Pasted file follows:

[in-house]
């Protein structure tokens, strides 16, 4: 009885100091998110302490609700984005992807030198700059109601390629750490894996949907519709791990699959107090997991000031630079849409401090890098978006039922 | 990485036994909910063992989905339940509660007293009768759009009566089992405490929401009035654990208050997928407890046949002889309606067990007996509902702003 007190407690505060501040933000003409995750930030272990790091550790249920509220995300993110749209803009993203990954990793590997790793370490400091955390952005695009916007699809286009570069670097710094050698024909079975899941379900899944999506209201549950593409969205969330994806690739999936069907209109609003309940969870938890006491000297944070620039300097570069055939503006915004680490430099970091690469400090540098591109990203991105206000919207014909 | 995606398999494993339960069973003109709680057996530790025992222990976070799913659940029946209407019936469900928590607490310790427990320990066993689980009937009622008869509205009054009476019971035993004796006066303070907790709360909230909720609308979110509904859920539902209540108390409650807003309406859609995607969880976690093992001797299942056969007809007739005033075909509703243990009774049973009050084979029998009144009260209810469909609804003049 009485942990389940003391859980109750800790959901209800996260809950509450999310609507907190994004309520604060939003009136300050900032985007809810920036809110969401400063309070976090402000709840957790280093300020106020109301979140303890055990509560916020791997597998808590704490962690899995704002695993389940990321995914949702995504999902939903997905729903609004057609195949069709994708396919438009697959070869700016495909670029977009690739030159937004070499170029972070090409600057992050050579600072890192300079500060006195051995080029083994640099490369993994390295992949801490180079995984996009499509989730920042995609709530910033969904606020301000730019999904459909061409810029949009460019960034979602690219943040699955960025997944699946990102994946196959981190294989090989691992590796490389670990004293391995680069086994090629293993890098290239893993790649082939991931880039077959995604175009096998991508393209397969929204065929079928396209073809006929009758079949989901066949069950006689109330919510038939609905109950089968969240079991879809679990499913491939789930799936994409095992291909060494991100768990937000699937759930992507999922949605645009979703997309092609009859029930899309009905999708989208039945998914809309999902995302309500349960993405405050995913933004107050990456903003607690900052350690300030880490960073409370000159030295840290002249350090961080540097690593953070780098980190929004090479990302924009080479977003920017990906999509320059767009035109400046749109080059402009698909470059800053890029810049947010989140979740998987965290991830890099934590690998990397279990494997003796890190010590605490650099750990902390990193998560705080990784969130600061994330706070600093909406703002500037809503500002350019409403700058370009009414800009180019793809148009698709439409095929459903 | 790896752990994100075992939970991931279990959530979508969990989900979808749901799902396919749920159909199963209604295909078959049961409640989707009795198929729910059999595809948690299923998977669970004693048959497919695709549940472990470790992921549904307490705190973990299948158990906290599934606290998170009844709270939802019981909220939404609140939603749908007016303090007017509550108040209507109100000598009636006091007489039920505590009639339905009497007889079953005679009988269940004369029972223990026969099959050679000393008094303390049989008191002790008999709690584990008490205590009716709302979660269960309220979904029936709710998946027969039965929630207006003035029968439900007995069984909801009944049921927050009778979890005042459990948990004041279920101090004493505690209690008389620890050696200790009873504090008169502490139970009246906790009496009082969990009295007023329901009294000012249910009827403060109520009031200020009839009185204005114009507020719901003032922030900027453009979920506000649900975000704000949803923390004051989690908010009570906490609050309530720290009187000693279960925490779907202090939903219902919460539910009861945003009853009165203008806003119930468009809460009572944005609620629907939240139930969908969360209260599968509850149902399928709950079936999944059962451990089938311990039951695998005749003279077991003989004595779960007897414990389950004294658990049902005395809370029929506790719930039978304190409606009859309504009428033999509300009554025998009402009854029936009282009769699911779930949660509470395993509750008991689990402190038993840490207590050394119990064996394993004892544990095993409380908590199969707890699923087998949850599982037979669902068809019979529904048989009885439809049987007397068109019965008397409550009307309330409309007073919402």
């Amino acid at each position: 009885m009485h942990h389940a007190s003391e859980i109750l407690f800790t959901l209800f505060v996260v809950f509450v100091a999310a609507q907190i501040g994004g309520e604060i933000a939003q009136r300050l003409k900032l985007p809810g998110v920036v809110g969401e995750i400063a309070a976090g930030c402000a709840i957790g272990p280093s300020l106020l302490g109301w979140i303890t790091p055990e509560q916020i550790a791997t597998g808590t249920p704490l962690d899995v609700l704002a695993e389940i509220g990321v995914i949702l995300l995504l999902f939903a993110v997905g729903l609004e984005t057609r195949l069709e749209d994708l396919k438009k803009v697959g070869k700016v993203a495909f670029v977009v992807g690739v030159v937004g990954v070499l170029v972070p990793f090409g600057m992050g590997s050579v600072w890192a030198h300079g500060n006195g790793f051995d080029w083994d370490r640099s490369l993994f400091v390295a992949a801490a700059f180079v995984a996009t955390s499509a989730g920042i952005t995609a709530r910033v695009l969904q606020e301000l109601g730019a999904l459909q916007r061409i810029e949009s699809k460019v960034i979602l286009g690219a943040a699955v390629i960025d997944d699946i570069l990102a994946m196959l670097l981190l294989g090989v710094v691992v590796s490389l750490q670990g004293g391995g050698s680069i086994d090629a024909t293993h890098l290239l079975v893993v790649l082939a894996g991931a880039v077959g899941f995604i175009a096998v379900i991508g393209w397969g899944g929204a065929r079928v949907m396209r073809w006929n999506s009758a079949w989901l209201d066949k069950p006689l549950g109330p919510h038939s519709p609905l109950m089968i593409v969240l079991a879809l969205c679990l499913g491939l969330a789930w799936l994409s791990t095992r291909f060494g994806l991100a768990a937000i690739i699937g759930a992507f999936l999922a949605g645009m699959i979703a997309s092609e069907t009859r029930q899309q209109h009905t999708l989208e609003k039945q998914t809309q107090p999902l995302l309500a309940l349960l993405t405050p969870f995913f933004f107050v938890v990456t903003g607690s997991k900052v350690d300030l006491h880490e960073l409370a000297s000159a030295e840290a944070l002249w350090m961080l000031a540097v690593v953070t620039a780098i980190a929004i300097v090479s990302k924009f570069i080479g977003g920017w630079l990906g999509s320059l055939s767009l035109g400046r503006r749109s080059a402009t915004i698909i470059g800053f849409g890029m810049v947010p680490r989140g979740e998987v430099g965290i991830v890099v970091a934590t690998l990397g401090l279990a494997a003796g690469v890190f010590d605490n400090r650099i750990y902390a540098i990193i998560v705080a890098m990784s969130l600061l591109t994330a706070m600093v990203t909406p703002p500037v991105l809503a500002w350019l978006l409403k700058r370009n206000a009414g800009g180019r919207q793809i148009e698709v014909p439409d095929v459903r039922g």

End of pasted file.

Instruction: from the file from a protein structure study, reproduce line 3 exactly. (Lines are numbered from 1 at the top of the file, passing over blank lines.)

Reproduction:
């Amino acid at each position: 009885m009485h942990h389940a007190s003391e859980i109750l407690f800790t959901l209800f505060v996260v809950f509450v100091a999310a609507q907190i501040g994004g309520e604060i933000a939003q009136r300050l003409k900032l985007p809810g998110v920036v809110g969401e995750i400063a309070a976090g930030c402000a709840i957790g272990p280093s300020l106020l302490g109301w979140i303890t790091p055990e509560q916020i550790a791997t597998g808590t249920p704490l962690d899995v609700l704002a695993e389940i509220g990321v995914i949702l995300l995504l999902f939903a993110v997905g729903l609004e984005t057609r195949l069709e749209d994708l396919k438009k803009v697959g070869k700016v993203a495909f670029v977009v992807g690739v030159v937004g990954v070499l170029v972070p990793f090409g600057m992050g590997s050579v600072w890192a030198h300079g500060n006195g790793f051995d080029w083994d370490r640099s490369l993994f400091v390295a992949a801490a700059f180079v995984a996009t955390s499509a989730g920042i952005t995609a709530r910033v695009l969904q606020e301000l109601g730019a999904l459909q916007r061409i810029e949009s699809k460019v960034i979602l286009g690219a943040a699955v390629i960025d997944d699946i570069l990102a994946m196959l670097l981190l294989g090989v710094v691992v590796s490389l750490q670990g004293g391995g050698s680069i086994d090629a024909t293993h890098l290239l079975v893993v790649l082939a894996g991931a880039v077959g899941f995604i175009a096998v379900i991508g393209w397969g899944g929204a065929r079928v949907m396209r073809w006929n999506s009758a079949w989901l209201d066949k069950p006689l549950g109330p919510h038939s519709p609905l109950m089968i593409v969240l079991a879809l969205c679990l499913g491939l969330a789930w799936l994409s791990t095992r291909f060494g994806l991100a768990a937000i690739i699937g759930a992507f999936l999922a949605g645009m699959i979703a997309s092609e069907t009859r029930q899309q209109h009905t999708l989208e609003k039945q998914t809309q107090p999902l995302l309500a309940l349960l993405t405050p969870f995913f933004f107050v938890v990456t903003g607690s997991k900052v350690d300030l006491h880490e960073l409370a000297s000159a030295e840290a944070l002249w350090m961080l000031a540097v690593v953070t620039a780098i980190a929004i300097v090479s990302k924009f570069i080479g977003g920017w630079l990906g999509s320059l055939s767009l035109g400046r503006r749109s080059a402009t915004i698909i470059g800053f849409g890029m810049v947010p680490r989140g979740e998987v430099g965290i991830v890099v970091a934590t690998l990397g401090l279990a494997a003796g690469v890190f010590d605490n400090r650099i750990y902390a540098i990193i998560v705080a890098m990784s969130l600061l591109t994330a706070m600093v990203t909406p703002p500037v991105l809503a500002w350019l978006l409403k700058r370009n206000a009414g800009g180019r919207q793809i148009e698709v014909p439409d095929v459903r039922g």